Or at least some of the crashes that make for good stories. The first crash story will set the record straight. Mark Widmer is fond of telling everyone he takes up to American Fork Canyon about a spot he likes to refer to as "Fish Landing." Jared, Steph, Mark and I were riding down Tibble. Racer may have been there as well. In one particular spot about halfway down there used to be a good log drop that made for a great jump. It's gone now, but Mark's story still remains. As Mark tells it, he, Jared, and I came onto the drop but didn't take advantage of it the first time. So, we turned our bikes around, climbed back up, and gave it a second try. Mark went before me and after he landed he looked back just in time to see my front wheel stick. The result was that I pivoted relative to the ground such that my body was nearly plumb with the ground as impacted. My helmet now acted as a pivot point and as my body rotated so did the bike. My feet were still clipped so that as I pivoted, I came to a position mirroring "rubber-side down," with my head being in contact with the ground and my tires in the air. As I continued over, my pedals disengaged in time for the momentum to throw the bike several feet air. I completed the somersault, ending up on my back while sliding. Moments later my beautiful asparagus green Ibis Mojo hit a tree several feet away and several feet in the air. Before I could sit up, Mark was there holding my head and neck. He was positive I'd broken my neck and was immobilizing it to prevent any further damage. After several minutes he let me up and we continued down the hill. Besides a broken helmet, I was fine. No concussion, not even any real soreness to speak of. Most of what Mark tells is true. But he omits one crucial part. The largest factor in me crashing was that he went off the jump awkwardly and landed awkwardly. In his attempt to correct it, Mark blocked the best jumping and landing lines, forcing me into a doubly awkard position in landing in deep loamy dirt, which resulted in the crash. But, I guess Spot-Where-I-Got-Sideways-and-Made-Fish-Crash-Spectacularly doesn't have quite the same ring as "Fish Landing."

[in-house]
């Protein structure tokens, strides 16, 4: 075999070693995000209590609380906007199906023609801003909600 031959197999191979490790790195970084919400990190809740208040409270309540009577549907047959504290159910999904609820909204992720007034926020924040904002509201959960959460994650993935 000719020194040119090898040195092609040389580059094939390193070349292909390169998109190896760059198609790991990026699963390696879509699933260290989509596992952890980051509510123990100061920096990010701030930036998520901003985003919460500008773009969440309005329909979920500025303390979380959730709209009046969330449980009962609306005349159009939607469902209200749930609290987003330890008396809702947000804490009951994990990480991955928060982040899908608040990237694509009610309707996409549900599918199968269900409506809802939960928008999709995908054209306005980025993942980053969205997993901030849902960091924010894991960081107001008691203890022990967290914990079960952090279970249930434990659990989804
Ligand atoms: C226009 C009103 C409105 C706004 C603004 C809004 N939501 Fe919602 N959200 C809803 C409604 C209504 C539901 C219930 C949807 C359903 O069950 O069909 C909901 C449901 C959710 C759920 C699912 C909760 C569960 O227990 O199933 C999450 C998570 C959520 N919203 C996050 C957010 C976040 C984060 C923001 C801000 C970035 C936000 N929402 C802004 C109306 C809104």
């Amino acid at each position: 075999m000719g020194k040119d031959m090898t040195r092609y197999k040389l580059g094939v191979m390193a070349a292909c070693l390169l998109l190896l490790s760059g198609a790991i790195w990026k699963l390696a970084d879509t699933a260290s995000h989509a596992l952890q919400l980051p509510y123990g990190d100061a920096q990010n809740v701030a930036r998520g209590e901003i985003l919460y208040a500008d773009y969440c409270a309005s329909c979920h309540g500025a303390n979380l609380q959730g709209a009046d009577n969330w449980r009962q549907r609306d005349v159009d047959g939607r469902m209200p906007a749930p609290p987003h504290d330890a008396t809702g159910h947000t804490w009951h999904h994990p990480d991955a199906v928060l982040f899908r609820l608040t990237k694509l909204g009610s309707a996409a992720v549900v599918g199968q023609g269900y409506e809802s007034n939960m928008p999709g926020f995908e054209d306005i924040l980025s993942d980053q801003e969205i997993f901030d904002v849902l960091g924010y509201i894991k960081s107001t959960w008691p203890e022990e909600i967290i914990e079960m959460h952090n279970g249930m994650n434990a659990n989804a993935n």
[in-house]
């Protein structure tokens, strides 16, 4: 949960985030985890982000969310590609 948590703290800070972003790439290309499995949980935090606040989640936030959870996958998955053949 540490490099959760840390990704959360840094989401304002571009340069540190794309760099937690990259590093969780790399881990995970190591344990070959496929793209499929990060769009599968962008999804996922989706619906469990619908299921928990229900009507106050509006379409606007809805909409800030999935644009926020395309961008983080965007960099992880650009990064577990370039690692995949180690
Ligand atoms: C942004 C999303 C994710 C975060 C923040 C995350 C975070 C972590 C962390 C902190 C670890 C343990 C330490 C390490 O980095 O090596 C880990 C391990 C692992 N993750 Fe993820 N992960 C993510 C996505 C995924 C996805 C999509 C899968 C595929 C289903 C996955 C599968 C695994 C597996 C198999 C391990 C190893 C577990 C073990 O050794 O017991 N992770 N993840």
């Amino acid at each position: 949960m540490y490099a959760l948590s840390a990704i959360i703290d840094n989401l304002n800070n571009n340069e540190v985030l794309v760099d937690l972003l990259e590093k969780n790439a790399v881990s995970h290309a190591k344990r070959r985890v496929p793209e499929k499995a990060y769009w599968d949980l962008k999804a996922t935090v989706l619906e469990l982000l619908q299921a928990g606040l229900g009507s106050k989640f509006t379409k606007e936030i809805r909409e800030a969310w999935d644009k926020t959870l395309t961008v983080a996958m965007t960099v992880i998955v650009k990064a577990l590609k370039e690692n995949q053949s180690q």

Monday, October 20, 2008
The company truck and trailer combination is an interesting thing. As I understand it, the application of signage to truck and/or trailer allows the owner to write off some portion of the cost of the truck and/or trailer as a business expense. It also provides some sort of advertising. The problem is that some of the drivers of these company trucks fail to realize that, despite the addage, any publicity is actually not necessarily good publicity. Case in point, Steve's Handyman Service and Repair of American Fork. I was riding north on 900E/4800W (County Coordinates). There is a very large shoulder on that particular road and I was riding four or five feet to the right of the white line. The genius driving the truck swerved well beyond the white line towards me, coming uncomfortably close. And unnecessarily close. I don't really care whether he did it intentionally (which I suspect) or through gross negligence because I'm not going to be giving him a call the next time I need a handyman. Nor am I going to provide anything similar to a recommendation for his services to anyone else. I do have to thank him for the big signs on his trailer. Otherwise, he would have been just another driver that buzzed me instead of someone whose services I can actively avoid. Thanks, Steve.
Sunday, October 19, 2008